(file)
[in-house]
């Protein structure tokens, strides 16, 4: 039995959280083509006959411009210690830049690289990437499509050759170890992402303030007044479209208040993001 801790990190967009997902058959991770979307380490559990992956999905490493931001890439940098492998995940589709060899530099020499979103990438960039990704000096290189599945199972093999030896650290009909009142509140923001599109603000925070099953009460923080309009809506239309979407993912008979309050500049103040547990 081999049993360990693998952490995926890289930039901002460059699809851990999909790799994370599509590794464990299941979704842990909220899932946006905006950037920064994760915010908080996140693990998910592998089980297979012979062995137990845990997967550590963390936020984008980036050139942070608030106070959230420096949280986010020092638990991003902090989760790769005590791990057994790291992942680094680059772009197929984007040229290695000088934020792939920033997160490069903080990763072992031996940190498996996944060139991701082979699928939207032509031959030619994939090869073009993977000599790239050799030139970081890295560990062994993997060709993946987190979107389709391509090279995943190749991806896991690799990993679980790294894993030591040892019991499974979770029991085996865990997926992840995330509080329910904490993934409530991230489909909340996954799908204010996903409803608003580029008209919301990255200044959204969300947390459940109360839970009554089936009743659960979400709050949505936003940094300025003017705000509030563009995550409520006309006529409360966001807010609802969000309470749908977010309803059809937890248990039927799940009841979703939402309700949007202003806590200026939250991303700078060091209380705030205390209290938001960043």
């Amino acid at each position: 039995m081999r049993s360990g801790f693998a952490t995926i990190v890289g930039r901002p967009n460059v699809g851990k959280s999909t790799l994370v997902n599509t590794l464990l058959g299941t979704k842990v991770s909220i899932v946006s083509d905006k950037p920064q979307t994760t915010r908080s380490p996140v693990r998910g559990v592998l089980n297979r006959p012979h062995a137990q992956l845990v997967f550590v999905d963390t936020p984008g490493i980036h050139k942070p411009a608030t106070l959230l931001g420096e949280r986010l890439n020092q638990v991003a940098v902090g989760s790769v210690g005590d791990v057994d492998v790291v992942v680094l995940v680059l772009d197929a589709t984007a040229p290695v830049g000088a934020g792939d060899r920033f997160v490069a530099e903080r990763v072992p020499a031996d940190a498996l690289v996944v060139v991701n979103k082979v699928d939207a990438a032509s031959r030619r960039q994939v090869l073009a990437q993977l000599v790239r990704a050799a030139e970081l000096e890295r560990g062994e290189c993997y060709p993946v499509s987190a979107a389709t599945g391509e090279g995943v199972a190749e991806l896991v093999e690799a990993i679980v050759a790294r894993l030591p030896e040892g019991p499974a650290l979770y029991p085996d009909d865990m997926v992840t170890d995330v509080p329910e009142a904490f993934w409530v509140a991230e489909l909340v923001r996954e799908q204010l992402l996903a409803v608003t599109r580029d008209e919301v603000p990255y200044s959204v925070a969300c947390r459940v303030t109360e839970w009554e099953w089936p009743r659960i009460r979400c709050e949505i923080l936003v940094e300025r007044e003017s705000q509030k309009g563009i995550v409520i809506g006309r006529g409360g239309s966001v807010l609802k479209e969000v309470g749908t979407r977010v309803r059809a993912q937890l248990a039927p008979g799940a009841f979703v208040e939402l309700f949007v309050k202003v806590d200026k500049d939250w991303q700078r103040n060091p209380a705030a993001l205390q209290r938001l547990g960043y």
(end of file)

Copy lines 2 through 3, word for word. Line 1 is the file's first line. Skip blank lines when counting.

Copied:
């Protein structure tokens, strides 16, 4: 039995959280083509006959411009210690830049690289990437499509050759170890992402303030007044479209208040993001 801790990190967009997902058959991770979307380490559990992956999905490493931001890439940098492998995940589709060899530099020499979103990438960039990704000096290189599945199972093999030896650290009909009142509140923001599109603000925070099953009460923080309009809506239309979407993912008979309050500049103040547990 081999049993360990693998952490995926890289930039901002460059699809851990999909790799994370599509590794464990299941979704842990909220899932946006905006950037920064994760915010908080996140693990998910592998089980297979012979062995137990845990997967550590963390936020984008980036050139942070608030106070959230420096949280986010020092638990991003902090989760790769005590791990057994790291992942680094680059772009197929984007040229290695000088934020792939920033997160490069903080990763072992031996940190498996996944060139991701082979699928939207032509031959030619994939090869073009993977000599790239050799030139970081890295560990062994993997060709993946987190979107389709391509090279995943190749991806896991690799990993679980790294894993030591040892019991499974979770029991085996865990997926992840995330509080329910904490993934409530991230489909909340996954799908204010996903409803608003580029008209919301990255200044959204969300947390459940109360839970009554089936009743659960979400709050949505936003940094300025003017705000509030563009995550409520006309006529409360966001807010609802969000309470749908977010309803059809937890248990039927799940009841979703939402309700949007202003806590200026939250991303700078060091209380705030205390209290938001960043």
């Amino acid at each position: 039995m081999r049993s360990g801790f693998a952490t995926i990190v890289g930039r901002p967009n460059v699809g851990k959280s999909t790799l994370v997902n599509t590794l464990l058959g299941t979704k842990v991770s909220i899932v946006s083509d905006k950037p920064q979307t994760t915010r908080s380490p996140v693990r998910g559990v592998l089980n297979r006959p012979h062995a137990q992956l845990v997967f550590v999905d963390t936020p984008g490493i980036h050139k942070p411009a608030t106070l959230l931001g420096e949280r986010l890439n020092q638990v991003a940098v902090g989760s790769v210690g005590d791990v057994d492998v790291v992942v680094l995940v680059l772009d197929a589709t984007a040229p290695v830049g000088a934020g792939d060899r920033f997160v490069a530099e903080r990763v072992p020499a031996d940190a498996l690289v996944v060139v991701n979103k082979v699928d939207a990438a032509s031959r030619r960039q994939v090869l073009a990437q993977l000599v790239r990704a050799a030139e970081l000096e890295r560990g062994e290189c993997y060709p993946v499509s987190a979107a389709t599945g391509e090279g995943v199972a190749e991806l896991v093999e690799a990993i679980v050759a790294r894993l030591p030896e040892g019991p499974a650290l979770y029991p085996d009909d865990m997926v992840t170890d995330v509080p329910e009142a904490f993934w409530v509140a991230e489909l909340v923001r996954e799908q204010l992402l996903a409803v608003t599109r580029d008209e919301v603000p990255y200044s959204v925070a969300c947390r459940v303030t109360e839970w009554e099953w089936p009743r659960i009460r979400c709050e949505i923080l936003v940094e300025r007044e003017s705000q509030k309009g563009i995550v409520i809506g006309r006529g409360g239309s966001v807010l609802k479209e969000v309470g749908t979407r977010v309803r059809a993912q937890l248990a039927p008979g799940a009841f979703v208040e939402l309700f949007v309050k202003v806590d200026k500049d939250w991303q700078r103040n060091p209380a705030a993001l205390q209290r938001l547990g960043y």